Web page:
Goitre is an abnormal enlargement of the thyroid gland. They can be small or large, visible, or hidden. Goitre is present in 25% of the world’s population and causes no symptoms in most people. It is common in areas with iodine deficiency.
Your doctor will feel your neck area and have you swallow during a routine physical exam. Blood tests will reveal the levels of thyroid hormone, TSH, and antibodies in your bloodstream. This will diagnose thyroid disorders that are often a cause of goitre. An ultrasound of the thyroid can check for swelling or nodules.
Goitre is usually treated only when it becomes severe enough to cause symptoms. You can take small doses of iodine if the goitre is the result of iodine deficiency. Radioactive iodine can shrink the thyroid gland. Surgery will remove all or part of the gland. The treatments usually overlap because goitre is often a symptom of hyperthyroidism.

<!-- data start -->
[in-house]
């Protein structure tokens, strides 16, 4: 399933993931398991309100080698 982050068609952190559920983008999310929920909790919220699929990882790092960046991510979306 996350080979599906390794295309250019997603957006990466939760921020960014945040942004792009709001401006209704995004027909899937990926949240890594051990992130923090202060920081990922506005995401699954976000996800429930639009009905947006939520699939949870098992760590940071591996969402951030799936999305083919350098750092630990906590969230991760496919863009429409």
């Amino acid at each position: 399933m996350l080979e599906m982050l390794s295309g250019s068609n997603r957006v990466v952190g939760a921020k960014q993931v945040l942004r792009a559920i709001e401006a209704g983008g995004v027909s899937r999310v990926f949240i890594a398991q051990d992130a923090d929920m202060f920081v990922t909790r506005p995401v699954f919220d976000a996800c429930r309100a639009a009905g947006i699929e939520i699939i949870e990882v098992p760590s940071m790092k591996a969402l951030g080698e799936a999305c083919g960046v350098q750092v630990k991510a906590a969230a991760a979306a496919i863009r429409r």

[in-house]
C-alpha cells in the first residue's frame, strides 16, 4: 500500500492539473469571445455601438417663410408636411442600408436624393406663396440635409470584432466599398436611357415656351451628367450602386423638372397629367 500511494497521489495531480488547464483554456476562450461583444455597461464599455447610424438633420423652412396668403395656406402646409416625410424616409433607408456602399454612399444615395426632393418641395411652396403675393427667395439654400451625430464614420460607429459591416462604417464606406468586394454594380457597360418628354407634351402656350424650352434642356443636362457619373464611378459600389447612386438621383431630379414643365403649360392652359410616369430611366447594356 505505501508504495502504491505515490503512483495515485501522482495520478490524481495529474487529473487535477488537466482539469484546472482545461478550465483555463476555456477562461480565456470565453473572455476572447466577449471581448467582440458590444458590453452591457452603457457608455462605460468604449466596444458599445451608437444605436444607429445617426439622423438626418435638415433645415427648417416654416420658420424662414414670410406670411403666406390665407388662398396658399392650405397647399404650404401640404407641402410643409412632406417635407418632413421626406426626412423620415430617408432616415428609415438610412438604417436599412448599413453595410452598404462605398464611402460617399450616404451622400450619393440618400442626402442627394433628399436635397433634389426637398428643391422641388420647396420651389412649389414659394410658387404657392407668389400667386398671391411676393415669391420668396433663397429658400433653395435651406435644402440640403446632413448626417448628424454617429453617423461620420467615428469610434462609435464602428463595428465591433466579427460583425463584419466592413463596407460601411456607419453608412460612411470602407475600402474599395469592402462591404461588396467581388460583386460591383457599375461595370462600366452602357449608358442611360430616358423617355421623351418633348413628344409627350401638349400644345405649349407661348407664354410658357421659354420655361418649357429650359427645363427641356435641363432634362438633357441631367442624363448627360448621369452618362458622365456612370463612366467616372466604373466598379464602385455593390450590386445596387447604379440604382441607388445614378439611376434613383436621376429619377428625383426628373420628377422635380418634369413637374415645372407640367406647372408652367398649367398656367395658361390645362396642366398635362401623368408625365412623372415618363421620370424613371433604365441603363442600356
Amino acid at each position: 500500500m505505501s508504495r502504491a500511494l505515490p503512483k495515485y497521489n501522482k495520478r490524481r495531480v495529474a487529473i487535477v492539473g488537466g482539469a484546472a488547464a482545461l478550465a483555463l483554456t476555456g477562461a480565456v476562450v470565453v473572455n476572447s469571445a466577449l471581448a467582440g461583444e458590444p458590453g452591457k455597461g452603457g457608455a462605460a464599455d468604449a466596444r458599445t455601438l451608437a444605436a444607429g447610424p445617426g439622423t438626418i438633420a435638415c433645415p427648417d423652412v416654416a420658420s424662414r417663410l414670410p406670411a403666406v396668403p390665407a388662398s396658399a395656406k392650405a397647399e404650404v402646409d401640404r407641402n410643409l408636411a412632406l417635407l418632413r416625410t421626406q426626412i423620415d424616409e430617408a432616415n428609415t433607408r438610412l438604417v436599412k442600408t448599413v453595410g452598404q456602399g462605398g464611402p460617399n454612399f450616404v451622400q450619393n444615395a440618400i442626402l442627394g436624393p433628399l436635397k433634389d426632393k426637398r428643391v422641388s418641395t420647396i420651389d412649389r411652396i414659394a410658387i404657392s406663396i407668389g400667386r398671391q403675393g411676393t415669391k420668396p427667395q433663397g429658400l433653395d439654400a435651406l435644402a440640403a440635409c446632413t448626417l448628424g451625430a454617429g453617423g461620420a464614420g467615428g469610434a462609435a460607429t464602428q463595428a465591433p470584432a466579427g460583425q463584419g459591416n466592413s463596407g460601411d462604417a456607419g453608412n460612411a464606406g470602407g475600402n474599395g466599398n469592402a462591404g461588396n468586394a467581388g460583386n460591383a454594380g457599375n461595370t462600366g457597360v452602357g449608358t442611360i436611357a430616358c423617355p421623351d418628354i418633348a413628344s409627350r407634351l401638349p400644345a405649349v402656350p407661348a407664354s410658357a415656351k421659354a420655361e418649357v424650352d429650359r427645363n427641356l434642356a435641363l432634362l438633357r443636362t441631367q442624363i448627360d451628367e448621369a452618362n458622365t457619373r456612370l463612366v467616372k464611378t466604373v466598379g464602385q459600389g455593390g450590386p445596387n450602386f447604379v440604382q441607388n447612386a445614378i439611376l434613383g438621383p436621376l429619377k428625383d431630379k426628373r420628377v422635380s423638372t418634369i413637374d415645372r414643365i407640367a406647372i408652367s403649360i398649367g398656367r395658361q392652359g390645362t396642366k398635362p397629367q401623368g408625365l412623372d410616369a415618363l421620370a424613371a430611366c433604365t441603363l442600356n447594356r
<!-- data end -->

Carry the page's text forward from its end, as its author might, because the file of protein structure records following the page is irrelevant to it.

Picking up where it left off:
When to Consult Doctor
See your doctor if you have symptoms of hyperthyroidism or hypothyroidism
It’s hard to diagnose a thyroid problem because symptoms of hyperthyroidism (where your thyroid overproduces hormones) are similar to hypothyroidism (where its underproduces hormones). Your doctor will therefore look for a number of symptoms including whether you have an enlarged thyroid gland and whether you have a tremor in your fingers when you hold them out straight.
Your doctor will consider your symptoms and medical history, then do a physical exam. They’ll check if your thyroid gland is bigger than it should be or feel whether it is tender. They’ll also check how fast your pulse is and how much energy you use to breathe. Your thyroid, pulse, and breathing should all be in the normal range for your size and age.